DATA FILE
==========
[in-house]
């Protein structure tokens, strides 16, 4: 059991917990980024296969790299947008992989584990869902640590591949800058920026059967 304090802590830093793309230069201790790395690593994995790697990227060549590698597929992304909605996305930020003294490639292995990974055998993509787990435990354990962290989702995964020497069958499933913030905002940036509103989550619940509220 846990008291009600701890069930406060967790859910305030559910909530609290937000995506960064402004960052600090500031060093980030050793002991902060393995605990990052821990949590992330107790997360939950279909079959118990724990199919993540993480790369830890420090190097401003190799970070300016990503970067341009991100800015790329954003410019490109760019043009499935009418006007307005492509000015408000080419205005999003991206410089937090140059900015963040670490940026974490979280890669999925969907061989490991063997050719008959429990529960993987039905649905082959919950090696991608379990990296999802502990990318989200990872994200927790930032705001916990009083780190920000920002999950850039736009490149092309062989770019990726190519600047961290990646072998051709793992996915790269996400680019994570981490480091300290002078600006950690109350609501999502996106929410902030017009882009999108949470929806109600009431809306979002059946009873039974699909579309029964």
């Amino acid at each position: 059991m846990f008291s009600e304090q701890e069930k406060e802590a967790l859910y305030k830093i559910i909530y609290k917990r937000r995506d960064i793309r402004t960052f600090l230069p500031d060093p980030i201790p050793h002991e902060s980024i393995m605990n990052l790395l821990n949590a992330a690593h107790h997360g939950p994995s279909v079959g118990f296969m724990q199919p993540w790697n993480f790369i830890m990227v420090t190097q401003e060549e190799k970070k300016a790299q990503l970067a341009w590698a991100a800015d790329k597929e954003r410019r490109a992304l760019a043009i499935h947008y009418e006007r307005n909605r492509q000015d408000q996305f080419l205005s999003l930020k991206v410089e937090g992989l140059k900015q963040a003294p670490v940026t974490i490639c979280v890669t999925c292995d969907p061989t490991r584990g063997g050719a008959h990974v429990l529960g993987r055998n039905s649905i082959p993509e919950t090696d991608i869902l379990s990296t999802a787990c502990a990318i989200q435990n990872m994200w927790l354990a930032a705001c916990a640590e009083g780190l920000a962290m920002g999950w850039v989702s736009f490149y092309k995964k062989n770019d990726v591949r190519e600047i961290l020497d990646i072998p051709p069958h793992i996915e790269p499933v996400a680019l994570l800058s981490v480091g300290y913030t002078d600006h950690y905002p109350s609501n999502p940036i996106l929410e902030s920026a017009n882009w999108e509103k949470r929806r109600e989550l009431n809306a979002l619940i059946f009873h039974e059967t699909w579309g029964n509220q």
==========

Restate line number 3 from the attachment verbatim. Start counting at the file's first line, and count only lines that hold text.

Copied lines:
């Amino acid at each position: 059991m846990f008291s009600e304090q701890e069930k406060e802590a967790l859910y305030k830093i559910i909530y609290k917990r937000r995506d960064i793309r402004t960052f600090l230069p500031d060093p980030i201790p050793h002991e902060s980024i393995m605990n990052l790395l821990n949590a992330a690593h107790h997360g939950p994995s279909v079959g118990f296969m724990q199919p993540w790697n993480f790369i830890m990227v420090t190097q401003e060549e190799k970070k300016a790299q990503l970067a341009w590698a991100a800015d790329k597929e954003r410019r490109a992304l760019a043009i499935h947008y009418e006007r307005n909605r492509q000015d408000q996305f080419l205005s999003l930020k991206v410089e937090g992989l140059k900015q963040a003294p670490v940026t974490i490639c979280v890669t999925c292995d969907p061989t490991r584990g063997g050719a008959h990974v429990l529960g993987r055998n039905s649905i082959p993509e919950t090696d991608i869902l379990s990296t999802a787990c502990a990318i989200q435990n990872m994200w927790l354990a930032a705001c916990a640590e009083g780190l920000a962290m920002g999950w850039v989702s736009f490149y092309k995964k062989n770019d990726v591949r190519e600047i961290l020497d990646i072998p051709p069958h793992i996915e790269p499933v996400a680019l994570l800058s981490v480091g300290y913030t002078d600006h950690y905002p109350s609501n999502p940036i996106l929410e902030s920026a017009n882009w999108e509103k949470r929806r109600e989550l009431n809306a979002l619940i059946f009873h039974e059967t699909w579309g029964n509220q």